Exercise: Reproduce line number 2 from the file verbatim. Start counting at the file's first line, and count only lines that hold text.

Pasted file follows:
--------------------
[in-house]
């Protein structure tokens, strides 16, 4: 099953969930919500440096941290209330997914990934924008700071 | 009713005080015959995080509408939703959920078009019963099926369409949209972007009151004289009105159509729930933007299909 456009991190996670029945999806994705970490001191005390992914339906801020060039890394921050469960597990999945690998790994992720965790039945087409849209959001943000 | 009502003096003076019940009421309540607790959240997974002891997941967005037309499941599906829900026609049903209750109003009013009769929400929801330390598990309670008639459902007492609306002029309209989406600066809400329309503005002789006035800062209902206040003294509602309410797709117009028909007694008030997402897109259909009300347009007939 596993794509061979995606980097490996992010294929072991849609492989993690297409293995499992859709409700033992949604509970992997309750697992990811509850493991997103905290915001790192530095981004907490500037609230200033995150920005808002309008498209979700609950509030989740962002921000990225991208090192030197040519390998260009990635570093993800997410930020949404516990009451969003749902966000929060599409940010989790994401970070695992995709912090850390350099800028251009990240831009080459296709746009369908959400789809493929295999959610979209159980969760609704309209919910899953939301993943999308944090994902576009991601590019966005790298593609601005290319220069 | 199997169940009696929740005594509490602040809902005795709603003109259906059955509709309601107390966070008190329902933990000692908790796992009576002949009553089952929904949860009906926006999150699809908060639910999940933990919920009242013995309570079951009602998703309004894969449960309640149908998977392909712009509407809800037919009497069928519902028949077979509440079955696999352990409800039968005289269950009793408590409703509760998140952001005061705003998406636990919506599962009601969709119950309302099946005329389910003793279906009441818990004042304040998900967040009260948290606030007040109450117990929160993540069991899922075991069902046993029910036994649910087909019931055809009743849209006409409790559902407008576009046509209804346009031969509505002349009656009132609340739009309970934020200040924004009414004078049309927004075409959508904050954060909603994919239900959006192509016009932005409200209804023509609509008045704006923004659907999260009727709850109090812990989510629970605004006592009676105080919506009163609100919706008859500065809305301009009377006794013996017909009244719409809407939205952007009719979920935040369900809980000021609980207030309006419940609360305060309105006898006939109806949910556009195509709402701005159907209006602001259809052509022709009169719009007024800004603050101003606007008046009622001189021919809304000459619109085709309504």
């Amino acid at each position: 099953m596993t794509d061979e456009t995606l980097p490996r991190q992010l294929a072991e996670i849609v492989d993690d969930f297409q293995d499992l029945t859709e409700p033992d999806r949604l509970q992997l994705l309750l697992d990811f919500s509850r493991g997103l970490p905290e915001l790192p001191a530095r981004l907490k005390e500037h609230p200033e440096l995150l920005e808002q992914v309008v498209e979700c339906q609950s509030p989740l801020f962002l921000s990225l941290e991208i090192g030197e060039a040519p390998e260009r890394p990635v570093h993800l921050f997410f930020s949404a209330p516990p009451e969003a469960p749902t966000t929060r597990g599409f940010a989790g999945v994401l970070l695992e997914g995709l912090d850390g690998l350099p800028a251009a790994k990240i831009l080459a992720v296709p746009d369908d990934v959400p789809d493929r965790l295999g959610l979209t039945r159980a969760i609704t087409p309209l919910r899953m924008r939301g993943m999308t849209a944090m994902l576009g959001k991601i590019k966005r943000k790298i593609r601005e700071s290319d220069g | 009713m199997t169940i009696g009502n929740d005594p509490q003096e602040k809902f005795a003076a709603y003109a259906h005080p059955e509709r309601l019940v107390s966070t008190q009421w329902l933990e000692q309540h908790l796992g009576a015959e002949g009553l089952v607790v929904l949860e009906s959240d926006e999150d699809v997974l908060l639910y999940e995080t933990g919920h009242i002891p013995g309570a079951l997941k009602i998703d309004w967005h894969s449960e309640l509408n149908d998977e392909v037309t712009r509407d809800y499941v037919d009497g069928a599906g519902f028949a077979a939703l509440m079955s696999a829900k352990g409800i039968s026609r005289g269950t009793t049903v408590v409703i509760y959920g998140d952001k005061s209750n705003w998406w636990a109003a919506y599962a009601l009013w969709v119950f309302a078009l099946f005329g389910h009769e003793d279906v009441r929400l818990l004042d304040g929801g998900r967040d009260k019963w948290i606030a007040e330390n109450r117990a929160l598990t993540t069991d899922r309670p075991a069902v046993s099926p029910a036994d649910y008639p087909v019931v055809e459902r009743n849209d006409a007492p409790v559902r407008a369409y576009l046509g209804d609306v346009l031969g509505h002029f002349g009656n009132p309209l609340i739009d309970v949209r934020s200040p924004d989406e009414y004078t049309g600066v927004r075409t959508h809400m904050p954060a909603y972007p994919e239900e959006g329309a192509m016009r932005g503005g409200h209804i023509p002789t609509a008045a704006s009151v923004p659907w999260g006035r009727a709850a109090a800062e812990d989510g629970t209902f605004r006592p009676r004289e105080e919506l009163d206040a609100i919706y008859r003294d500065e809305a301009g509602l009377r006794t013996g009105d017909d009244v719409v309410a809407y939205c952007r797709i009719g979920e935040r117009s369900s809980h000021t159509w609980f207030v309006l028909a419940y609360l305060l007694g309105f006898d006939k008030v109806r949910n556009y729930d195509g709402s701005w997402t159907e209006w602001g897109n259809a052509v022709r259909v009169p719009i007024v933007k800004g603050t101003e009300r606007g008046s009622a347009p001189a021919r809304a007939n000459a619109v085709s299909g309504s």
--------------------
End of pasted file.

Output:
């Protein structure tokens, strides 16, 4: 099953969930919500440096941290209330997914990934924008700071 | 009713005080015959995080509408939703959920078009019963099926369409949209972007009151004289009105159509729930933007299909 456009991190996670029945999806994705970490001191005390992914339906801020060039890394921050469960597990999945690998790994992720965790039945087409849209959001943000 | 009502003096003076019940009421309540607790959240997974002891997941967005037309499941599906829900026609049903209750109003009013009769929400929801330390598990309670008639459902007492609306002029309209989406600066809400329309503005002789006035800062209902206040003294509602309410797709117009028909007694008030997402897109259909009300347009007939 596993794509061979995606980097490996992010294929072991849609492989993690297409293995499992859709409700033992949604509970992997309750697992990811509850493991997103905290915001790192530095981004907490500037609230200033995150920005808002309008498209979700609950509030989740962002921000990225991208090192030197040519390998260009990635570093993800997410930020949404516990009451969003749902966000929060599409940010989790994401970070695992995709912090850390350099800028251009990240831009080459296709746009369908959400789809493929295999959610979209159980969760609704309209919910899953939301993943999308944090994902576009991601590019966005790298593609601005290319220069 | 199997169940009696929740005594509490602040809902005795709603003109259906059955509709309601107390966070008190329902933990000692908790796992009576002949009553089952929904949860009906926006999150699809908060639910999940933990919920009242013995309570079951009602998703309004894969449960309640149908998977392909712009509407809800037919009497069928519902028949077979509440079955696999352990409800039968005289269950009793408590409703509760998140952001005061705003998406636990919506599962009601969709119950309302099946005329389910003793279906009441818990004042304040998900967040009260948290606030007040109450117990929160993540069991899922075991069902046993029910036994649910087909019931055809009743849209006409409790559902407008576009046509209804346009031969509505002349009656009132609340739009309970934020200040924004009414004078049309927004075409959508904050954060909603994919239900959006192509016009932005409200209804023509609509008045704006923004659907999260009727709850109090812990989510629970605004006592009676105080919506009163609100919706008859500065809305301009009377006794013996017909009244719409809407939205952007009719979920935040369900809980000021609980207030309006419940609360305060309105006898006939109806949910556009195509709402701005159907209006602001259809052509022709009169719009007024800004603050101003606007008046009622001189021919809304000459619109085709309504």